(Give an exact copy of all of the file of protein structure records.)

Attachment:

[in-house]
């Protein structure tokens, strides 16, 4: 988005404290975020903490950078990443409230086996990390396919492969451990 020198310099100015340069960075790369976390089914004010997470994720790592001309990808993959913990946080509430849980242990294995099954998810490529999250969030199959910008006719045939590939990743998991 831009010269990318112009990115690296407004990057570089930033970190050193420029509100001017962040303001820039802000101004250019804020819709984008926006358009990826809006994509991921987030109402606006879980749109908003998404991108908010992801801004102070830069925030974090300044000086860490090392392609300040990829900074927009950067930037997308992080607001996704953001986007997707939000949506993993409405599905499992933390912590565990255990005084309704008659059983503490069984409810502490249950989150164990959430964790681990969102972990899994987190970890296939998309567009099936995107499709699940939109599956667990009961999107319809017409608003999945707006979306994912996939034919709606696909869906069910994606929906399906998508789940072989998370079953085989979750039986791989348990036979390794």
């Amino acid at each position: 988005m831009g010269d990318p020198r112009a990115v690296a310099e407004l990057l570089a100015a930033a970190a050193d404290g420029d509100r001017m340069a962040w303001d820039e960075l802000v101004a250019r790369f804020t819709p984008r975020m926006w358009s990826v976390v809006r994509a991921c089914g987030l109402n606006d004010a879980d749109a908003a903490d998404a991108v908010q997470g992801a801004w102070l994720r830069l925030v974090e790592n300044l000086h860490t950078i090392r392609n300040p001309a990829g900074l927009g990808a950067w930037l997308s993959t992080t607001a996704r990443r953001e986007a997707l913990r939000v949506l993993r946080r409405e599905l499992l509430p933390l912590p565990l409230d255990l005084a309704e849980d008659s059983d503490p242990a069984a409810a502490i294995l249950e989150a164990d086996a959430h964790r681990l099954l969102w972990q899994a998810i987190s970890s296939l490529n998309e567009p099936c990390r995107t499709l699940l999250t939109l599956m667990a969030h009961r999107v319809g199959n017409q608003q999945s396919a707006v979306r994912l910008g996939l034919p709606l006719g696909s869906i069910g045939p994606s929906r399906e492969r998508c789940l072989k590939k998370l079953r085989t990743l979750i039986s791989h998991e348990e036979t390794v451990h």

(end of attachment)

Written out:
[in-house]
């Protein structure tokens, strides 16, 4: 988005404290975020903490950078990443409230086996990390396919492969451990 020198310099100015340069960075790369976390089914004010997470994720790592001309990808993959913990946080509430849980242990294995099954998810490529999250969030199959910008006719045939590939990743998991 831009010269990318112009990115690296407004990057570089930033970190050193420029509100001017962040303001820039802000101004250019804020819709984008926006358009990826809006994509991921987030109402606006879980749109908003998404991108908010992801801004102070830069925030974090300044000086860490090392392609300040990829900074927009950067930037997308992080607001996704953001986007997707939000949506993993409405599905499992933390912590565990255990005084309704008659059983503490069984409810502490249950989150164990959430964790681990969102972990899994987190970890296939998309567009099936995107499709699940939109599956667990009961999107319809017409608003999945707006979306994912996939034919709606696909869906069910994606929906399906998508789940072989998370079953085989979750039986791989348990036979390794």
């Amino acid at each position: 988005m831009g010269d990318p020198r112009a990115v690296a310099e407004l990057l570089a100015a930033a970190a050193d404290g420029d509100r001017m340069a962040w303001d820039e960075l802000v101004a250019r790369f804020t819709p984008r975020m926006w358009s990826v976390v809006r994509a991921c089914g987030l109402n606006d004010a879980d749109a908003a903490d998404a991108v908010q997470g992801a801004w102070l994720r830069l925030v974090e790592n300044l000086h860490t950078i090392r392609n300040p001309a990829g900074l927009g990808a950067w930037l997308s993959t992080t607001a996704r990443r953001e986007a997707l913990r939000v949506l993993r946080r409405e599905l499992l509430p933390l912590p565990l409230d255990l005084a309704e849980d008659s059983d503490p242990a069984a409810a502490i294995l249950e989150a164990d086996a959430h964790r681990l099954l969102w972990q899994a998810i987190s970890s296939l490529n998309e567009p099936c990390r995107t499709l699940l999250t939109l599956m667990a969030h009961r999107v319809g199959n017409q608003q999945s396919a707006v979306r994912l910008g996939l034919p709606l006719g696909s869906i069910g045939p994606s929906r399906e492969r998508c789940l072989k590939k998370l079953r085989t990743l979750i039986s791989h998991e348990e036979t390794v451990h």